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Response to Ohioboy (Original post)

Tue Sep 21, 2021, 09:37 AM

10. They found time to interrogate Blinken over Afghanistan

But 1/6 seems more and more like a distant memory, and most here at DU I assume actually care. Much of the American populace cares not one bit, and closing in on 9 months since the failed insurrection, I can't imagine how you get them to care going forward.

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Response to luv2fly (Reply #10)

Tue Sep 21, 2021, 09:46 AM

11. It reminded me of Benghazi a little bit.

It was good in a way to have Blinken explain away right wing narratives, but yeah, I felt the same way. I believe they are going to continue with the Afghanistan withdrawal hearings which will irk me. I understand the tragic loss of lives during our withdrawal but stopping a suicide bomber is damn hard to do. IMO the withdrawal was a big success and as a matter of fact Americans are still being flown out of Afghanistan as president Biden promised would happen.

The narrative that the withdrawal was a disaster is bullshit, IMO.

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Response to luv2fly (Reply #10)

Tue Sep 21, 2021, 11:02 AM

13. That was a different committee

 

Blinken testified before the House Foreign Affairs Committee which has oversight responsibility over Afghanistan but has no jurisdiction over the January 6 investigation.

The House Select Committee is the committee of jurisdiction over January 6 and didn't interrogate Blinken or hold any hearings on Afghanistan.

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Response to Ohioboy (Original post)

Tue Sep 21, 2021, 11:15 AM

14. Educate yourself on emptywheel.net

Emptywheel has detailed, knowledgeable legal analysis of the January 6 prosecutions, congressional investigations and other Trump legal woes, covering boring but important stories that often donít make the evening news.

Congress has been on recess since August, so no additional hearings since the first one. Iím guessing theyíre focused on the debt ceiling, infrastructure and voting rights, and will return to January 6 hearings once there is room in the headlines and they donít have to compete for time on the nightly news.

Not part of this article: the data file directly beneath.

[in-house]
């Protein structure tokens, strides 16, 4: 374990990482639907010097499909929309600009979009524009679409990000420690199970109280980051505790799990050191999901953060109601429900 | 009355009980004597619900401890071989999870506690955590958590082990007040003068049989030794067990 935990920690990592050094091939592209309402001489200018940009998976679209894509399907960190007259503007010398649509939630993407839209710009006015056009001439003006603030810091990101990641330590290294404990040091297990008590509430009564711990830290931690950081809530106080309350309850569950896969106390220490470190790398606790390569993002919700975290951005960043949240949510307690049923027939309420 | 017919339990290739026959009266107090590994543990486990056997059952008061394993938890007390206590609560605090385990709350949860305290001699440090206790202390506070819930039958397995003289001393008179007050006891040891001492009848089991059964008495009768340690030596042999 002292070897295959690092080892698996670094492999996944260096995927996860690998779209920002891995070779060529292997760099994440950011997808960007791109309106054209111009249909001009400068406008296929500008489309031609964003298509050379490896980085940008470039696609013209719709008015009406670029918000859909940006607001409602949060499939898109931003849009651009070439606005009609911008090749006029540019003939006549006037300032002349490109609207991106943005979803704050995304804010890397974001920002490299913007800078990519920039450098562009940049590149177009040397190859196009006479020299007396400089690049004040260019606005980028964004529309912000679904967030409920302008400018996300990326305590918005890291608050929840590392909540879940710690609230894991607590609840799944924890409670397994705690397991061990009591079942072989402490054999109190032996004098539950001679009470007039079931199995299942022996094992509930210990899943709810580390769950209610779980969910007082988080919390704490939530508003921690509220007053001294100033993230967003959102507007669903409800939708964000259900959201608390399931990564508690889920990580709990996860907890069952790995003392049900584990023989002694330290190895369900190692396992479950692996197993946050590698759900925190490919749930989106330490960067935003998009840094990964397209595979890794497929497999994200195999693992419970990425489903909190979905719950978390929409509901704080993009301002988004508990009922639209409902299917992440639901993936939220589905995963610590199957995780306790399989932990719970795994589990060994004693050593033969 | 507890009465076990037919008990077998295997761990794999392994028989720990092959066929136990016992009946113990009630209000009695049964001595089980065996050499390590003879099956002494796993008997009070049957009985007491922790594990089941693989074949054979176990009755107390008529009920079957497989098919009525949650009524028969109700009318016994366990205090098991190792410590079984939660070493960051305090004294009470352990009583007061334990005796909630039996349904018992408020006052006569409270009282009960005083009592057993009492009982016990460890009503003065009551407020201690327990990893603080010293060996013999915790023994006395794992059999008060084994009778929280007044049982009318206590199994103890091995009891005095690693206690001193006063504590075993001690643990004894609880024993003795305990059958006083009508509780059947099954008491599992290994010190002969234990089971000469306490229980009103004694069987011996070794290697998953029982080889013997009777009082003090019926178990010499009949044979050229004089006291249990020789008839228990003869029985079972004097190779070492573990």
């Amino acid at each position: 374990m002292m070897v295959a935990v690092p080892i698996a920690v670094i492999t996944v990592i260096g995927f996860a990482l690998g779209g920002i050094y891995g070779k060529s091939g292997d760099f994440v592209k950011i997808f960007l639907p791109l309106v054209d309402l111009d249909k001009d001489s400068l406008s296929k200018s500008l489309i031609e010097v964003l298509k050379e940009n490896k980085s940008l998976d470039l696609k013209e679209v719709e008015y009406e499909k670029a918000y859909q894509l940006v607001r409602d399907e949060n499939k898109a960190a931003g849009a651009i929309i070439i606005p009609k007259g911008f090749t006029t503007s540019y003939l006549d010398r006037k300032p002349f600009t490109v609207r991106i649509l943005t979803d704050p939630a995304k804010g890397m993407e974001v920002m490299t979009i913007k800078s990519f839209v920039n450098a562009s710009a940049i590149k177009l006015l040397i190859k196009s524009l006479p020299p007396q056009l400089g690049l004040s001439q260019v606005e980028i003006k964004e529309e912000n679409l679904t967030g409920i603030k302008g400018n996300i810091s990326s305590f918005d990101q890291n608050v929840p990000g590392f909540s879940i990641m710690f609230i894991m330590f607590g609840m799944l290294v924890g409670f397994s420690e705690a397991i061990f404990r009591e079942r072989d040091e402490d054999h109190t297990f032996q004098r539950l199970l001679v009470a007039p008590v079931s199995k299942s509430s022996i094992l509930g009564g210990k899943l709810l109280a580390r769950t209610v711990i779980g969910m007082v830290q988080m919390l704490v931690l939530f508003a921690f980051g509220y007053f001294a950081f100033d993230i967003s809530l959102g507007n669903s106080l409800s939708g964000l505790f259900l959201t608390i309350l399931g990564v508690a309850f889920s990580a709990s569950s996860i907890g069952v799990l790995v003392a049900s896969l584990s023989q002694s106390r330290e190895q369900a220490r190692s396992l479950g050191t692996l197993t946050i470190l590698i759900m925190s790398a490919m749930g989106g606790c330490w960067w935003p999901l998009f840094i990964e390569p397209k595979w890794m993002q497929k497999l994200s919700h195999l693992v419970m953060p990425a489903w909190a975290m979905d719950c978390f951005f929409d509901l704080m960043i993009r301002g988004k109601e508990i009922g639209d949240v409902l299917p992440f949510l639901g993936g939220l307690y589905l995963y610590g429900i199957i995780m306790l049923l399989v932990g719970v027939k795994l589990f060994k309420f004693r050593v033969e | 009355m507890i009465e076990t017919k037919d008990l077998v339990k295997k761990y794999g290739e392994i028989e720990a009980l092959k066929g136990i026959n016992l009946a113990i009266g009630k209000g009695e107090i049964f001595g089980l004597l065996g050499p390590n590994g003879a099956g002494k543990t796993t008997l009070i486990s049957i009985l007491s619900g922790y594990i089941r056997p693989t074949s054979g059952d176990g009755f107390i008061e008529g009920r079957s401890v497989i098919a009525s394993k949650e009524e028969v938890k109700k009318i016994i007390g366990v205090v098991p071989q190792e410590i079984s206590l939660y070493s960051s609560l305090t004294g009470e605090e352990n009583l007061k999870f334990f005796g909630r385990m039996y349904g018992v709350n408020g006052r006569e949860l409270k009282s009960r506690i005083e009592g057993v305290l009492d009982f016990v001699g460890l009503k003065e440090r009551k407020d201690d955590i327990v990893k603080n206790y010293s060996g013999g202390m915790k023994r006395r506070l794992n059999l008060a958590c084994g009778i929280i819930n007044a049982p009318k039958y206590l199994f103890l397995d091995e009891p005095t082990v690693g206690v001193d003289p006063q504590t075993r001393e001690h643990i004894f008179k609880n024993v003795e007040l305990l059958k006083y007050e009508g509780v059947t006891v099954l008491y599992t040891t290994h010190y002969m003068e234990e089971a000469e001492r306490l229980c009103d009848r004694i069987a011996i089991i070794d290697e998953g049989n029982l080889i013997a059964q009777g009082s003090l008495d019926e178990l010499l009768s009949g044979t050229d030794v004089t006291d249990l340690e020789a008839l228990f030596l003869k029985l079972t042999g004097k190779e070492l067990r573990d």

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Response to Ohioboy (Original post)

Tue Sep 21, 2021, 11:48 AM

15. How long do your Congressional Investigations take?

There's a lot more to them than public hearings.

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Response to brooklynite (Reply #15)

Tue Sep 21, 2021, 06:20 PM

17. I'll be the first to admit I can be naive,

but we have lawmakers who may very well have taken part in an insurrection. Those lawmakers remain in power. How can that be allowed to go on for any amount of time?

We have a minority leader, Kevin McCarthy, who has openly threatened companies not to comply with the investigation. How much investigation does it take to see that he has committed obstruction? Why is his ass not in trouble for that alone?

We've seen the impeachment process not work in this country. Now, we have a top GOP leader threatening companies not to comply with an investigation into an insurrection, and he is so far getting away with it.

In the meantime, the GOP, along with their propaganda machine media is doing their best to erase the whole thing.

Sorry if I'm impatient on this, but at least McCarthy should be feeling some heat for what he has done. That's my opinion.

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Response to Ohioboy (Original post)

Tue Sep 21, 2021, 11:52 AM

16. Nothing... I thought it would be important enough to cancel their 6-week vacation

I guess not. Oh well.......

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Response to Hotler (Reply #16)

Tue Sep 21, 2021, 06:25 PM

18. A few points:

 

First, It's a District Work Period when the House recesses from Washington for so that members can go back to their districts to interact with their constituents. It's interesting that people often complain that they're representatives are caught up in the beltway and out of touch with their home districts - but when they go back to their home district people complain that they're on vacation.

Second, committee work continues during district work periods. In fact, they usually get a lot more done because they are not distracted and interrupted by votes, caucus meetings, hearings, etc. Just because they're not having hearings doesn't mean that plenty of work isn't being done.